Famed ocean liner

A QE2 hotel might ply Asian waters

 

The New York Times

It’s been a nerve-wracking few years for admirers of the Queen Elizabeth 2, one of the world’s most storied ocean liners. In 2007, the QE2 was purchased for $100 million by one of Dubai’s state-owned investment companies, which moved it to the Persian Gulf with plans to transform the ship into a floating Jumeirah hotel. Then the financial crisis hit, stalling the project.

As recently as December, reports suggested that the venerable Cunard ship, which had ferried millions across the Atlantic in its proud 40-year history, was bound for the scrap yard.

Now comes a course correction. Last month, a company called QE2 Holdings — a new joint venture between Dubai World and Singapore-based cruise company Oceanic Group — announced plans to go ahead with the floating hotel project but to move the QE2 from the Dubai cargo port where it has been laid up to a city in East Asia, most likely Hong Kong or Singapore.

The company said it would invest $100 million in remaking the QE2 into a 400-room luxury hotel, with seven restaurants, 10 lounges, a cinema and shopping mall. After leaving Dubai in October and being overhauled at a shipyard in China, the floating hotel is scheduled to open as early as winter 2014. Nightly room rates will start around $400.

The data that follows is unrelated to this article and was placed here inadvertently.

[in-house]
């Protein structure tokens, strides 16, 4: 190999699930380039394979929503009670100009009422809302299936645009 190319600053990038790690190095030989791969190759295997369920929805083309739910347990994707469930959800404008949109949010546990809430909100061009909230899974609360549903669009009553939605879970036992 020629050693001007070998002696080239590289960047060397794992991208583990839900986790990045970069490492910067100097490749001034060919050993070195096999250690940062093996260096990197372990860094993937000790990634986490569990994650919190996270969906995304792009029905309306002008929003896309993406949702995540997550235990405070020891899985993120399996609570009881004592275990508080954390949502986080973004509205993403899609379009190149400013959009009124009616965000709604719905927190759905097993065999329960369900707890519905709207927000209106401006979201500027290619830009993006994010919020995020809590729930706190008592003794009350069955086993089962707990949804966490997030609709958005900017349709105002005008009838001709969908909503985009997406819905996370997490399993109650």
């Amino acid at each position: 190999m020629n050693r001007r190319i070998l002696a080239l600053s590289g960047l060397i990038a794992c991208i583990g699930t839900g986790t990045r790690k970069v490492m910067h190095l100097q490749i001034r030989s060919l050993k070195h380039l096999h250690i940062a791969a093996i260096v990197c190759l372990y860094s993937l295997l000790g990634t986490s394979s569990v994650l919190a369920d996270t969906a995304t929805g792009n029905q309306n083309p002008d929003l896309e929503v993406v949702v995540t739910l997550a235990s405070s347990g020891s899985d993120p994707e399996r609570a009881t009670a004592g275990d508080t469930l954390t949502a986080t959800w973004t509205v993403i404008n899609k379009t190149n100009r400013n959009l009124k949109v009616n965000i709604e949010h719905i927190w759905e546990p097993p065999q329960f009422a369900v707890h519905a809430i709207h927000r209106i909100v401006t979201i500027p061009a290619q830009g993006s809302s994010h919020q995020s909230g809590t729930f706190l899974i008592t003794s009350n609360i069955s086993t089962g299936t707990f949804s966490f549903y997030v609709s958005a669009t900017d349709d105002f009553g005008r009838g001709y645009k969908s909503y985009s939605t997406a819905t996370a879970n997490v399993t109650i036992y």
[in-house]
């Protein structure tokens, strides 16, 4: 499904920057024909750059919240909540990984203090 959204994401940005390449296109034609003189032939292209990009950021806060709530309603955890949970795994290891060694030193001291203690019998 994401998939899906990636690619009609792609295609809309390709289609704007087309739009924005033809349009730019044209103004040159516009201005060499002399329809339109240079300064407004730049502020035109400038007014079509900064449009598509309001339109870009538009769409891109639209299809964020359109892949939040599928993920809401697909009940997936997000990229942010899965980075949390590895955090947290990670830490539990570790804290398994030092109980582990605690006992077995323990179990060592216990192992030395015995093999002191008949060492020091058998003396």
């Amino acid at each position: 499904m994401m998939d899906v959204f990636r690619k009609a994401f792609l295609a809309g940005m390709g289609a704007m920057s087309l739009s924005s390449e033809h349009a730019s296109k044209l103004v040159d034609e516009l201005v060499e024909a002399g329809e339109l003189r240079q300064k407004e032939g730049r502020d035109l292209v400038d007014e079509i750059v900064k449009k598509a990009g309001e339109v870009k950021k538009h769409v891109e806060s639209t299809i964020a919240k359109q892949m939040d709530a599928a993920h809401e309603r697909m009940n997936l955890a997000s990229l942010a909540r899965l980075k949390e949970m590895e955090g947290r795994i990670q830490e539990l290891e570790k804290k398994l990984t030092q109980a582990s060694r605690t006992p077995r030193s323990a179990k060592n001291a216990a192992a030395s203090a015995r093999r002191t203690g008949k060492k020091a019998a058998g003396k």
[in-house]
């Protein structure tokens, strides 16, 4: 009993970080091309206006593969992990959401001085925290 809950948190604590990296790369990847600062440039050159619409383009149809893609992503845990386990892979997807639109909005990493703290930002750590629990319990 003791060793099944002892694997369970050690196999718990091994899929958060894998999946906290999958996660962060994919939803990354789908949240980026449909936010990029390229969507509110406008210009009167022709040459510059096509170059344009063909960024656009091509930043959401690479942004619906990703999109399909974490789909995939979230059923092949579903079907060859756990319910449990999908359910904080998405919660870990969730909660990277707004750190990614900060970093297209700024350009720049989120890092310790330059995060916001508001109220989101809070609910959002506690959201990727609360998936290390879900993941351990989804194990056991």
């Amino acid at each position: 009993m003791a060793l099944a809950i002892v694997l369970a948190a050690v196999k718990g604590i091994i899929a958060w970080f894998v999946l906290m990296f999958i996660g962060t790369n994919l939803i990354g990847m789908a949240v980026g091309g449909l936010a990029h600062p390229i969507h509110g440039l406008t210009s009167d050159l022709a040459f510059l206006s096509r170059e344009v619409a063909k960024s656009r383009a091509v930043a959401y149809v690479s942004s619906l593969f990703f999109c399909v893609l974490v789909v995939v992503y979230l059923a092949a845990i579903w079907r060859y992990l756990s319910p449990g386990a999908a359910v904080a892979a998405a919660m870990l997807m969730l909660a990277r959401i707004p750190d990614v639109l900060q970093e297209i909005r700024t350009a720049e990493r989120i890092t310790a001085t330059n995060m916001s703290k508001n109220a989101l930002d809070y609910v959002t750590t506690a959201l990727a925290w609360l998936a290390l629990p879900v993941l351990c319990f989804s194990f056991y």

In a telephone interview from Singapore, Daniel Chui, the chief executive of QE2 Holdings, said that his company was exploring either mooring the ship permanently in an Asian port city or changing locations every few years, which means the QE2 would remain seaworthy and might even take on occasional cruise passengers.

“We might spend three years in Singapore, then three years in Taiwan or Hong Kong,” he said.

Chui said his company was studying the second lives of other historic ocean liners — notably Cunard’s Queen Mary, which is now a hotel and exhibition space moored off Long Beach, Calif. Unlike that project, which appeals to nautical enthusiasts as a kind of novelty hotel, the QE2 will target the “top end of the travel market,” Chui said. The company is soliciting proposals for the renovation from architecture firms. The goal is to preserve the soul of the QE2 — many of the original furnishings and much of the decor will be incorporated — while creating a modern five-star hotel.

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